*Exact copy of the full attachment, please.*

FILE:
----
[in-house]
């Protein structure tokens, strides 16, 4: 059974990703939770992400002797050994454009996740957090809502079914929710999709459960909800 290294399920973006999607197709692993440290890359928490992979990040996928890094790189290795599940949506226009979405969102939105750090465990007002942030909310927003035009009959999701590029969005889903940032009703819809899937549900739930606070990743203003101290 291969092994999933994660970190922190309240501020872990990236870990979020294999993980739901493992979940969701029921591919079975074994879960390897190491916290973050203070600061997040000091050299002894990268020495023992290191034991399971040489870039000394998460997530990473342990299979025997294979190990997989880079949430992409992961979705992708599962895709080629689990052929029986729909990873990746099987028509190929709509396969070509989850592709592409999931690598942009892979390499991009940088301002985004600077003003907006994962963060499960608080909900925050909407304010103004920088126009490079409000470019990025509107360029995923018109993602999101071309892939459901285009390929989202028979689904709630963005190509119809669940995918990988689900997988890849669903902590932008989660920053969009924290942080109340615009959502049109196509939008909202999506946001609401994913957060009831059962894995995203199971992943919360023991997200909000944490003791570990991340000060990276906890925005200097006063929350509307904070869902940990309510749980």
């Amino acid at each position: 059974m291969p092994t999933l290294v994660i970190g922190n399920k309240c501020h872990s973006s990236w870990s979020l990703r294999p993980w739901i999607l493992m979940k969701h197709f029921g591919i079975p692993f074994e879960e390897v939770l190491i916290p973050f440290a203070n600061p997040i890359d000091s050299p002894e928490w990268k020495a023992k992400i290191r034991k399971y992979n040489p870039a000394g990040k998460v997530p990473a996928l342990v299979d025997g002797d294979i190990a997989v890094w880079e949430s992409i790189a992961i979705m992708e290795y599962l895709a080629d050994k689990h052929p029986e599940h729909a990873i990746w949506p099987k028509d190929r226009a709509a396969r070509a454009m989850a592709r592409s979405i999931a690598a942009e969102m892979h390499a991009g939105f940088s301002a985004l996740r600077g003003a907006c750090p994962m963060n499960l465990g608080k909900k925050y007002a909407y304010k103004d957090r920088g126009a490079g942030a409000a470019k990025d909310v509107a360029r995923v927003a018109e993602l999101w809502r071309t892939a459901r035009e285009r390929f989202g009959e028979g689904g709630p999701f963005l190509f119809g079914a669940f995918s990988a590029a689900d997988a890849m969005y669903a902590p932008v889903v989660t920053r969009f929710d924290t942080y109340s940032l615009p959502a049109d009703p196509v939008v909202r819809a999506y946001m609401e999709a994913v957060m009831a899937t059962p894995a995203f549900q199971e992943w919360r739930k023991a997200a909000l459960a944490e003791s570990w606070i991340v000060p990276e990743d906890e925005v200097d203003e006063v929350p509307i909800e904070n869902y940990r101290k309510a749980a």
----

[in-house]
């Protein structure tokens, strides 16, 4: 059974990703939770992400002797050994454009996740957090809502079914929710999709459960909800 290294399920973006999607197709692993440290890359928490992979990040996928890094790189290795599940949506226009979405969102939105750090465990007002942030909310927003035009009959999701590029969005889903940032009703819809899937549900739930606070990743203003101290 291969092994999933994660970190922190309240501020872990990236870990979020294999993980739901493992979940969701029921591919079975074994879960390897190491916290973050203070600061997040000091050299002894990268020495023992290191034991399971040489870039000394998460997530990473342990299979025997294979190990997989880079949430992409992961979705992708599962895709080629689990052929029986729909990873990746099987028509190929709509396969070509989850592709592409999931690598942009892979390499991009940088301002985004600077003003907006994962963060499960608080909900925050909407304010103004920088126009490079409000470019990025509107360029995923018109993602999101071309892939459901285009390929989202028979689904709630963005190509119809669940995918990988689900997988890849669903902590932008989660920053969009924290942080109340615009959502049109196509939008909202999506946001609401994913957060009831059962894995995203199971992943919360023991997200909000944490003791570990991340000060990276906890925005200097006063929350509307904070869902940990309510749980």
């Amino acid at each position: 059974m291969p092994t999933l290294v994660i970190g922190n399920k309240c501020h872990s973006s990236w870990s979020l990703r294999p993980w739901i999607l493992m979940k969701h197709f029921g591919i079975p692993f074994e879960e390897v939770l190491i916290p973050f440290a203070n600061p997040i890359d000091s050299p002894e928490w990268k020495a023992k992400i290191r034991k399971y992979n040489p870039a000394g990040k998460v997530p990473a996928l342990v299979d025997g002797d294979i190990a997989v890094w880079e949430s992409i790189a992961i979705m992708e290795y599962l895709a080629d050994k689990h052929p029986e599940h729909a990873i990746w949506p099987k028509d190929r226009a709509a396969r070509a454009m989850a592709r592409s979405i999931a690598a942009e969102m892979h390499a991009g939105f940088s301002a985004l996740r600077g003003a907006c750090p994962m963060n499960l465990g608080k909900k925050y007002a909407y304010k103004d957090r920088g126009a490079g942030a409000a470019k990025d909310v509107a360029r995923v927003a018109e993602l999101w809502r071309t892939a459901r035009e285009r390929f989202g009959e028979g689904g709630p999701f963005l190509f119809g079914a669940f995918s990988a590029a689900d997988a890849m969005y669903a902590p932008v889903v989660t920053r969009f929710d924290t942080y109340s940032l615009p959502a049109d009703p196509v939008v909202r819809a999506y946001m609401e999709a994913v957060m009831a899937t059962p894995a995203f549900q199971e992943w919360r739930k023991a997200a909000l459960a944490e003791s570990w606070i991340v000060p990276e990743d906890e925005v200097d203003e006063v929350p509307i909800e904070n869902y940990r101290k309510a749980a």